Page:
I think the other thing, where I come back to this idea that now we have finally convinced a certain group of people about the role that Europe can play, is mainstream institutional investors. I know it is not going to be lost on you, [but] this is going to be another record year for VC fund raising from Europe. And whilst the headline numbers might not be a surprise, I think what should catch people’s attention is that the composition of the LP base here in Europe is now shifting. And finally, there’s an unlocking of institutional investors, [by which] I mean pension funds, funds of funds, insurance companies, sovereign wealth funds, who are committing to European VC at levels that are significantly increased and elevated from where they had been in the past. So, if you just take pension funds, we’re going to see close to a billion dollars invested which is up nearly three fold.

It’s a validation of what’s happening around European tech to see that now coming through and I think is ultimately something that helps to build a foundation for the next five years of success. As much as this is a report that’s looking back, it’s also about trying to understand where things go from here.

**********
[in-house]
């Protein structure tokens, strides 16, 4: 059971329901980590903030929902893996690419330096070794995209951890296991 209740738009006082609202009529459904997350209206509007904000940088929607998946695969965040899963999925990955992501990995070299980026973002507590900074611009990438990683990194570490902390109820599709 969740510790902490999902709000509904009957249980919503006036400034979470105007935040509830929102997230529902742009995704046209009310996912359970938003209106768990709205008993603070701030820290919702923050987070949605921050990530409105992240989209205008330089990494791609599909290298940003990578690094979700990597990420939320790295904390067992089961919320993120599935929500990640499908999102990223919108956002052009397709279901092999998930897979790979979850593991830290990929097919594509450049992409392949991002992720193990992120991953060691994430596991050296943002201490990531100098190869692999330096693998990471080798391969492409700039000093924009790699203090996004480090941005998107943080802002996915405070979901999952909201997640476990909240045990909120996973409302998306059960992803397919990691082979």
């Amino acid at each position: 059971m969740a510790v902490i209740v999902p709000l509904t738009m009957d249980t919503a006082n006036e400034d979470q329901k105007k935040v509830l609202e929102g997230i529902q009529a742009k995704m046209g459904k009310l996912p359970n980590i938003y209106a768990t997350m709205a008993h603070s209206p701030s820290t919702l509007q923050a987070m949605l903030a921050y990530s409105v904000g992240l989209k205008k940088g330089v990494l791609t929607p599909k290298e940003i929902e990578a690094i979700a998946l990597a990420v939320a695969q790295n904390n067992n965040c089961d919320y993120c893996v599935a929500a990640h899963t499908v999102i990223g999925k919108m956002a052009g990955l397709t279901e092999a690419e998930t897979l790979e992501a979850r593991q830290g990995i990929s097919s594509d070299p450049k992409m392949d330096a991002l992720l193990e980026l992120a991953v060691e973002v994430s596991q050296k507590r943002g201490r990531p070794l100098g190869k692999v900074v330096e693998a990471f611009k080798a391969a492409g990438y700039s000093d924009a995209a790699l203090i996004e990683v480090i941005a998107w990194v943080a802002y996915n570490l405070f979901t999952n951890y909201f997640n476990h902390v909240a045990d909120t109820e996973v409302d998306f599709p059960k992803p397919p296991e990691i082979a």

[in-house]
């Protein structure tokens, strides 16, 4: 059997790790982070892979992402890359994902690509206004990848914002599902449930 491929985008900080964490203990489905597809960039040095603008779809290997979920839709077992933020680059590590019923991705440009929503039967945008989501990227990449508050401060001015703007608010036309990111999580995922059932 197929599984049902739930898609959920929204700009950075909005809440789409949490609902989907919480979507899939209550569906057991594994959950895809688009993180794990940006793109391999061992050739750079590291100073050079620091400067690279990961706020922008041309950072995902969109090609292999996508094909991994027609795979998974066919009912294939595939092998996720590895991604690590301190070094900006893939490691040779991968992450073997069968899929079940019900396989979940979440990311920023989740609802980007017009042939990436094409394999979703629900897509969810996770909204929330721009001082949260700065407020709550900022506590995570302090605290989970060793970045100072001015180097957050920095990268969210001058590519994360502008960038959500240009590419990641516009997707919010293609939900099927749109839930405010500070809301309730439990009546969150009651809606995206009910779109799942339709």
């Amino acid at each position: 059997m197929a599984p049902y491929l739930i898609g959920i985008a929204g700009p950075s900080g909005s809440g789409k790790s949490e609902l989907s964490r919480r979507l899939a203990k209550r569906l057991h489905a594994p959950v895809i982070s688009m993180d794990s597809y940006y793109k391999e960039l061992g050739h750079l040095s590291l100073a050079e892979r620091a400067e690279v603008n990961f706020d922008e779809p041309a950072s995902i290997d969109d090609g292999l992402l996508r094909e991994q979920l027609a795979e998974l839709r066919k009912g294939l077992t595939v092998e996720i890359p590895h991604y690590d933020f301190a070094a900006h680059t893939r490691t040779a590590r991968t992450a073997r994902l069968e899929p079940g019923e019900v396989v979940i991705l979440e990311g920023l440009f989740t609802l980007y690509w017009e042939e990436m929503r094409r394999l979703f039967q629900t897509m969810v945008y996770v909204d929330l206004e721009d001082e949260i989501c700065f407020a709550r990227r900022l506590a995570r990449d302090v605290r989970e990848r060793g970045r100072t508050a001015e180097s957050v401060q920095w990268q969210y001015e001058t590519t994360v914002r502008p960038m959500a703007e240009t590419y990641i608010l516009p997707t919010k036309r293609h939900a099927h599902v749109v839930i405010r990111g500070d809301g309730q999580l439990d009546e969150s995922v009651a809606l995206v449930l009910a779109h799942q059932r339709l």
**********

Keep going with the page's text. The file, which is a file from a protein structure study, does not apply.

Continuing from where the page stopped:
With regards to the pension funds, do you think that is driven by the general bullishness towards European tech, or do you think it’s more the macro economic reality that maybe other places where they could put their money aren’t very attractive at the moment?

I think it’s really a reflection that there’s a strong level of belief that European venture as an asset class is an attractive investment opportunity. And that is reflected by the numbers. One of the charts that we’ve got in the report is from Cambridge Associates who do the benchmarking for the VC indices… And when you look back over a 1, 3, 5, or even a 10 year horizon, the performance from European VC is demonstrating that this is a place where for anyone building a diversified portfolio, they should have some allocation. I think it’s fundamentally the strength of the investment opportunity. That is the single biggest driver for why you’re seeing this happen.